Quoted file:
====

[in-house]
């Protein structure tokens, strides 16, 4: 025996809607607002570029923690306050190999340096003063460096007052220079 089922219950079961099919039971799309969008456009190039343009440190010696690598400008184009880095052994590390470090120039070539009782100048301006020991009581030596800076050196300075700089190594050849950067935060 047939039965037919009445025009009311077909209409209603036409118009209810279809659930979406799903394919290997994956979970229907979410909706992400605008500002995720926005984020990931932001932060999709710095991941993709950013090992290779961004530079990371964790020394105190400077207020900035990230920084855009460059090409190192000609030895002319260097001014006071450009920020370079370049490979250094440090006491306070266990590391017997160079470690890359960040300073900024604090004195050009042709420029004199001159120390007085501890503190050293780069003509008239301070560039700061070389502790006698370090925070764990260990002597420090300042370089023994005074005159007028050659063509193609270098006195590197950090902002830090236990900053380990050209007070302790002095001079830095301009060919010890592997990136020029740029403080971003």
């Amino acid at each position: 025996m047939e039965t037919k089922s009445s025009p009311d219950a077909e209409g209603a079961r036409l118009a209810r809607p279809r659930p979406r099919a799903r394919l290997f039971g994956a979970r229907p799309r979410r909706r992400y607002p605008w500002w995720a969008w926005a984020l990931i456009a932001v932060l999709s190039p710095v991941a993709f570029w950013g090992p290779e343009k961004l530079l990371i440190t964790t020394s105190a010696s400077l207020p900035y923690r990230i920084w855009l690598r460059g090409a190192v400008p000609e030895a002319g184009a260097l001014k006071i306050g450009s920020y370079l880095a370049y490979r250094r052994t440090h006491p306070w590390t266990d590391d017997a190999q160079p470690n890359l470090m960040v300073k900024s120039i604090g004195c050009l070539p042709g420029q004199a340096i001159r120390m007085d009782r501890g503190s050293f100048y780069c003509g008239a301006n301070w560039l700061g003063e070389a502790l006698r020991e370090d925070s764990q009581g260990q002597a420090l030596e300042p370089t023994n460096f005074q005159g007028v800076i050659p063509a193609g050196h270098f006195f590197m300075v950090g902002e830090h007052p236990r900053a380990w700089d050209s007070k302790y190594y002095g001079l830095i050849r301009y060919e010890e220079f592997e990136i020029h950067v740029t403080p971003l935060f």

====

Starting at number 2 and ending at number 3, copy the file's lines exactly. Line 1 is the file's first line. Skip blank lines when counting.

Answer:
């Protein structure tokens, strides 16, 4: 025996809607607002570029923690306050190999340096003063460096007052220079 089922219950079961099919039971799309969008456009190039343009440190010696690598400008184009880095052994590390470090120039070539009782100048301006020991009581030596800076050196300075700089190594050849950067935060 047939039965037919009445025009009311077909209409209603036409118009209810279809659930979406799903394919290997994956979970229907979410909706992400605008500002995720926005984020990931932001932060999709710095991941993709950013090992290779961004530079990371964790020394105190400077207020900035990230920084855009460059090409190192000609030895002319260097001014006071450009920020370079370049490979250094440090006491306070266990590391017997160079470690890359960040300073900024604090004195050009042709420029004199001159120390007085501890503190050293780069003509008239301070560039700061070389502790006698370090925070764990260990002597420090300042370089023994005074005159007028050659063509193609270098006195590197950090902002830090236990900053380990050209007070302790002095001079830095301009060919010890592997990136020029740029403080971003």
């Amino acid at each position: 025996m047939e039965t037919k089922s009445s025009p009311d219950a077909e209409g209603a079961r036409l118009a209810r809607p279809r659930p979406r099919a799903r394919l290997f039971g994956a979970r229907p799309r979410r909706r992400y607002p605008w500002w995720a969008w926005a984020l990931i456009a932001v932060l999709s190039p710095v991941a993709f570029w950013g090992p290779e343009k961004l530079l990371i440190t964790t020394s105190a010696s400077l207020p900035y923690r990230i920084w855009l690598r460059g090409a190192v400008p000609e030895a002319g184009a260097l001014k006071i306050g450009s920020y370079l880095a370049y490979r250094r052994t440090h006491p306070w590390t266990d590391d017997a190999q160079p470690n890359l470090m960040v300073k900024s120039i604090g004195c050009l070539p042709g420029q004199a340096i001159r120390m007085d009782r501890g503190s050293f100048y780069c003509g008239a301006n301070w560039l700061g003063e070389a502790l006698r020991e370090d925070s764990q009581g260990q002597a420090l030596e300042p370089t023994n460096f005074q005159g007028v800076i050659p063509a193609g050196h270098f006195f590197m300075v950090g902002e830090h007052p236990r900053a380990w700089d050209s007070k302790y190594y002095g001079l830095i050849r301009y060919e010890e220079f592997e990136i020029h950067v740029t403080p971003l935060f």